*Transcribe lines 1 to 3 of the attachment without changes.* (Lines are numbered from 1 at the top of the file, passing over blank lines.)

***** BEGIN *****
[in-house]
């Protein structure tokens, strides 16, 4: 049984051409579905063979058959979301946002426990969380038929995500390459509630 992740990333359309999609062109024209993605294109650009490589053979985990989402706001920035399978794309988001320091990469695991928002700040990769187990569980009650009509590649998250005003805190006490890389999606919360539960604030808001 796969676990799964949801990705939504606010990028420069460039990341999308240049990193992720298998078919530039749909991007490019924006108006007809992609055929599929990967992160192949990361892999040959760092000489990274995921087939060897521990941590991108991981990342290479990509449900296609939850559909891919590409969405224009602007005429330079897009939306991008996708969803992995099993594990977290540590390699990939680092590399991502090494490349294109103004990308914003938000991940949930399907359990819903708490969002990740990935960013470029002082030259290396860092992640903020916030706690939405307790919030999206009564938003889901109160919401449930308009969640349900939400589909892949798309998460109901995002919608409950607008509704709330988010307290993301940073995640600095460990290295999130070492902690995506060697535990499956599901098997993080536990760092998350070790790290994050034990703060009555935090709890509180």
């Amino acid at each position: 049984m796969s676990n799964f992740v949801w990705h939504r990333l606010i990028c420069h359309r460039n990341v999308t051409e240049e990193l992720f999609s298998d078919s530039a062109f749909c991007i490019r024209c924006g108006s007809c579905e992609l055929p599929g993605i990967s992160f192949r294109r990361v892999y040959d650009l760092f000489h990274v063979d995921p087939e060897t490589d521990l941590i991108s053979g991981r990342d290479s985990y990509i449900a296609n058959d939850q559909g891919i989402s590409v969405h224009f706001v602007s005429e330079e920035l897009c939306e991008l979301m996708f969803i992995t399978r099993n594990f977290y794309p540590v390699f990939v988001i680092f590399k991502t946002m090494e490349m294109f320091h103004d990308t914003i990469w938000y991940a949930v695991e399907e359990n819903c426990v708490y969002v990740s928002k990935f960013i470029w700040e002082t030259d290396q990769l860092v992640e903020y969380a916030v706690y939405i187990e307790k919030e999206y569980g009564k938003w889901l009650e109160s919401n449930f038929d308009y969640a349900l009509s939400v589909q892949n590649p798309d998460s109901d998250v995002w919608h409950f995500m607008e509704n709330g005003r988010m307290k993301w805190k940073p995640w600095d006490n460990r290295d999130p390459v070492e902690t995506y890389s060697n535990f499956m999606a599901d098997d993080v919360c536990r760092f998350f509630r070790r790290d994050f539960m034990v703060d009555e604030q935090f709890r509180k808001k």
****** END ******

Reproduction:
[in-house]
């Protein structure tokens, strides 16, 4: 049984051409579905063979058959979301946002426990969380038929995500390459509630 992740990333359309999609062109024209993605294109650009490589053979985990989402706001920035399978794309988001320091990469695991928002700040990769187990569980009650009509590649998250005003805190006490890389999606919360539960604030808001 796969676990799964949801990705939504606010990028420069460039990341999308240049990193992720298998078919530039749909991007490019924006108006007809992609055929599929990967992160192949990361892999040959760092000489990274995921087939060897521990941590991108991981990342290479990509449900296609939850559909891919590409969405224009602007005429330079897009939306991008996708969803992995099993594990977290540590390699990939680092590399991502090494490349294109103004990308914003938000991940949930399907359990819903708490969002990740990935960013470029002082030259290396860092992640903020916030706690939405307790919030999206009564938003889901109160919401449930308009969640349900939400589909892949798309998460109901995002919608409950607008509704709330988010307290993301940073995640600095460990290295999130070492902690995506060697535990499956599901098997993080536990760092998350070790790290994050034990703060009555935090709890509180």
């Amino acid at each position: 049984m796969s676990n799964f992740v949801w990705h939504r990333l606010i990028c420069h359309r460039n990341v999308t051409e240049e990193l992720f999609s298998d078919s530039a062109f749909c991007i490019r024209c924006g108006s007809c579905e992609l055929p599929g993605i990967s992160f192949r294109r990361v892999y040959d650009l760092f000489h990274v063979d995921p087939e060897t490589d521990l941590i991108s053979g991981r990342d290479s985990y990509i449900a296609n058959d939850q559909g891919i989402s590409v969405h224009f706001v602007s005429e330079e920035l897009c939306e991008l979301m996708f969803i992995t399978r099993n594990f977290y794309p540590v390699f990939v988001i680092f590399k991502t946002m090494e490349m294109f320091h103004d990308t914003i990469w938000y991940a949930v695991e399907e359990n819903c426990v708490y969002v990740s928002k990935f960013i470029w700040e002082t030259d290396q990769l860092v992640e903020y969380a916030v706690y939405i187990e307790k919030e999206y569980g009564k938003w889901l009650e109160s919401n449930f038929d308009y969640a349900l009509s939400v589909q892949n590649p798309d998460s109901d998250v995002w919608h409950f995500m607008e509704n709330g005003r988010m307290k993301w805190k940073p995640w600095d006490n460990r290295d999130p390459v070492e902690t995506y890389s060697n535990f499956m999606a599901d098997d993080v919360c536990r760092f998350f509630r070790r790290d994050f539960m034990v703060d009555e604030q935090f709890r509180k808001k």